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Preliminary question:  Where in the world is Alice Oldendorff?  Answer follows.

This profile below–not Alice— might make you imagine yourself in the St Lawrence Seaway or the Great Lakes.  But I took this photo on the Lower New York Bay yesterday.  I had not caught a self-unloader of this style in the Lower Bay since 2007!

A CSL self-unloader does call in the sixth boro occasionally.  Here’s a CSL post I did in 2010, photos in the sixth boro.

She headed into the Narrows loaded down with

aggregates from Aulds Cove in Nova Scotia.  And I’m guessing that’s here, place I hope to visit some day.

Besides stone, self-unloaders locally also offload salt, as here H. A. Sklenar and here Balder.

 

The photo below I took in July 2009, again a self-unloader bringing in aggregates,

a task usually done by fleet mate  Alice Oldendorff, who surely has had enough exposure on this blog.  Don’t get me wrong . . . Alice is also a self-unloader, but she had other cranes as well, as you can see from the photo below, taken in 2009.

Where is Alice?  Well, she’s 300 miles from Pyongyang.  THAT Pyongyang.

Here’s a little more context, showing Pyongyang to the right and Beijing top left, and heavy ship traffic.

Alice made her last stop here a couple months back, then she headed through the Panama Canal to Qingdao for some rehab.  Qingdao is also spelled Tsingtao, like the beer.

She’ll be back come summer.

All photos by Will Van Dorp.

 

Here’s an index for the previous in the series.

I got this photo in July 2003 in Oswego, the 1943 Bushey tug  WYTM-71 Apalachee.  I haven’t seen it since, although it was at one time in Cleveland.  Anyone know if it’s still there?

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Here’s another Great Lakes tug, for now.  This photo of James A. Hannah was taken by Jan van der Doe in Hamilton harbor in late May 2015.  I posted it here then in this larger context.  And here in February 2012, thanks to Isaac Pennock.  Now I knew that James (LT-820, launched July 1945) was a sister to Bloxom (LT-653) and that the Hannah fleet had been sold off in 2009 in a US Marshal’s sale, but I hadn’t known until yesterday that the CEO of the Hannah fleet–Donald C. Hannah–was Daryl C. Hannah’s father!!  That Daryl Hannah!  But it gets even better, there once was a towboat named Daryl C. Hannah!  Anyone know what became of it?  Last I could find, it was on the bank of the Calumet River used as an office.  Updates?

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As you can tell, this photo was taken in the East River.  It was July 2009 that Marjorie B. McAllister escorts Atlantic Superior as it heads for sea.  Any ideas where Atlantic Superior is today?   Actually, I know this one . . . after a long and eventful life, she powered herself over to China this year to be scrapped.

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I haven’t seen Bismarck Sea here in quite a while, but last I knew, she was operating in the Pacific Northwest.

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King Philip . . . went to Ecuador around 2012; Patriot Service is still working in the Gulf of Mexico, I believe.

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And to round out this glance back, here’s a list of WW2 vessels still operating at the time of its compilation.  Many thanks to aka Fairlane for putting it together.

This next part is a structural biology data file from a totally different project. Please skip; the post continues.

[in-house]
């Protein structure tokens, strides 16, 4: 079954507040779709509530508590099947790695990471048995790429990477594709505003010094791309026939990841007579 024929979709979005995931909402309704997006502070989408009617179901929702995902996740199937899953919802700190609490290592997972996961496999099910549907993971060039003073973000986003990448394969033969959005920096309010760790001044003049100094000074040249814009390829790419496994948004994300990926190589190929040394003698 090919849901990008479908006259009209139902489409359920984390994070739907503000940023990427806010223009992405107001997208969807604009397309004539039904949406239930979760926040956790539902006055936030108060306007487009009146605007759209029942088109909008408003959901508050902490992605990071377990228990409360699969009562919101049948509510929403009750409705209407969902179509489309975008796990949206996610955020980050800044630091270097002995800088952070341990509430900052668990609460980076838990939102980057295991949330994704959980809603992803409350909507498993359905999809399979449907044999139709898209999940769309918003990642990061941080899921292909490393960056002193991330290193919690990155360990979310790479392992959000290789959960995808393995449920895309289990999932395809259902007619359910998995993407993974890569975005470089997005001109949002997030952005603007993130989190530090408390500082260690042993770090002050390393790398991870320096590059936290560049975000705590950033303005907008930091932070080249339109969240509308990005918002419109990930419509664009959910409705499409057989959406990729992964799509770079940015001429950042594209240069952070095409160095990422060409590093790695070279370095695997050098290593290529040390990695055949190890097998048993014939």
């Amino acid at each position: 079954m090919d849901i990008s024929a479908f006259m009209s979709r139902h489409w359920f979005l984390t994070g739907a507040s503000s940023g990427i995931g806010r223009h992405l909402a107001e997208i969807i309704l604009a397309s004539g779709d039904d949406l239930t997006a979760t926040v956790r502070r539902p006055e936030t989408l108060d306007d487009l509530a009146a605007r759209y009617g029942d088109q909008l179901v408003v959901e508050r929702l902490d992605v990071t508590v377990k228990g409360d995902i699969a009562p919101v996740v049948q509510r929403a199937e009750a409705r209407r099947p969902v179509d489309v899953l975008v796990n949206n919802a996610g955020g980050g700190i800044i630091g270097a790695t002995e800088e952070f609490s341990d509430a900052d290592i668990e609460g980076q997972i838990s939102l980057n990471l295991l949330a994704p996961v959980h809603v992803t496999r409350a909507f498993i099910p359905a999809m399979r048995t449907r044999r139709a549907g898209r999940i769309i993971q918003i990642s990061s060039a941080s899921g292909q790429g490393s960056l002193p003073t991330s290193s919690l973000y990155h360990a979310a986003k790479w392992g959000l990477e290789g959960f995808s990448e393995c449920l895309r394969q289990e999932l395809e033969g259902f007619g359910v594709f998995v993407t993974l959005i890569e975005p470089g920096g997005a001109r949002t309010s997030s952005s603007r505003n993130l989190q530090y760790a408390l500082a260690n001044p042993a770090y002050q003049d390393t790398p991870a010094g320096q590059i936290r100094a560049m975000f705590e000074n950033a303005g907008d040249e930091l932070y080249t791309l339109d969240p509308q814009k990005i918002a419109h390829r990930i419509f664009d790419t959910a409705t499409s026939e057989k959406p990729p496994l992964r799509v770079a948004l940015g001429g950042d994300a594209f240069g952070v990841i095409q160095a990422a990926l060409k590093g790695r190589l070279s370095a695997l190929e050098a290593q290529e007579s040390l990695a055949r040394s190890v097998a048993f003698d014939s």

Thanks to Jan van der Doe for the Hannah photo;  all others by Will Van Dorp.

By the way, it was rewatching The Pope of Greenwich Village that got me to wonder about Daryl Hannah.

N . . . nudge.  A little touch goes a long way, especially on low-gravity days.  Marjorie B. McAllister nudges self-unloading bulker Atlantic Superior away from the dock where Alice sometimes offloads.

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Margaret Moran tails MSC Ancona, ready to drive the stern to starboard for the bend in the KVK.  Is that graffiti on the base of the mustard-colored stack?

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Miriam Moran shadows Carnival Miracle, white sheet in place on the bow fendering, in case the passenger vessel needs a smither of propelling as she eases into the dock.

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Jennifer Turecamo and Turecamo Boys follow MSC Dartford, ready to check any adverse momentum (aka drift?) rounding Bergen Point.

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Gramma Lee T. Moran trails Ever Refine, lest some thrust is called for.

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Marie Turecamo, wedged under the flaring bow of MSC Endurance, stands by to shove as needed to keep the hull in the channel.

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Nudge . . . I can do do it;  as I can guide or shove.  And . .  I need nudges myself sometimes, maybe even often.  Of course, many gradations of pressure–lateral or longitudinal– exist from almost imperceptible to measurable on the Richter scale.  It’s been a bunch of decades since I last shoved someone with testosterone rage.   Nudges may range from super-tactile to mildly-so to verbal to even non-verbals.  Non-verbals are my favorite, although I’m as fond of mock-combat as the next randy boy, so shove me if you wish;  just keep a smile on your face, and don’t be surprised if I shove you back.  Oh  . . . and you’re near water . . . soft wet landings make me jolly.  Nudge when it’s consensual . .  like the 1980’s dance called the “bump.”  Nudging and bumping have their place;  it could never happen here though, atop the future pedestrian bridge in Poughkeepsie.

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But then again, I’m jollier when we just team up with no nudging required.

All fotos by Will Van Dorp.

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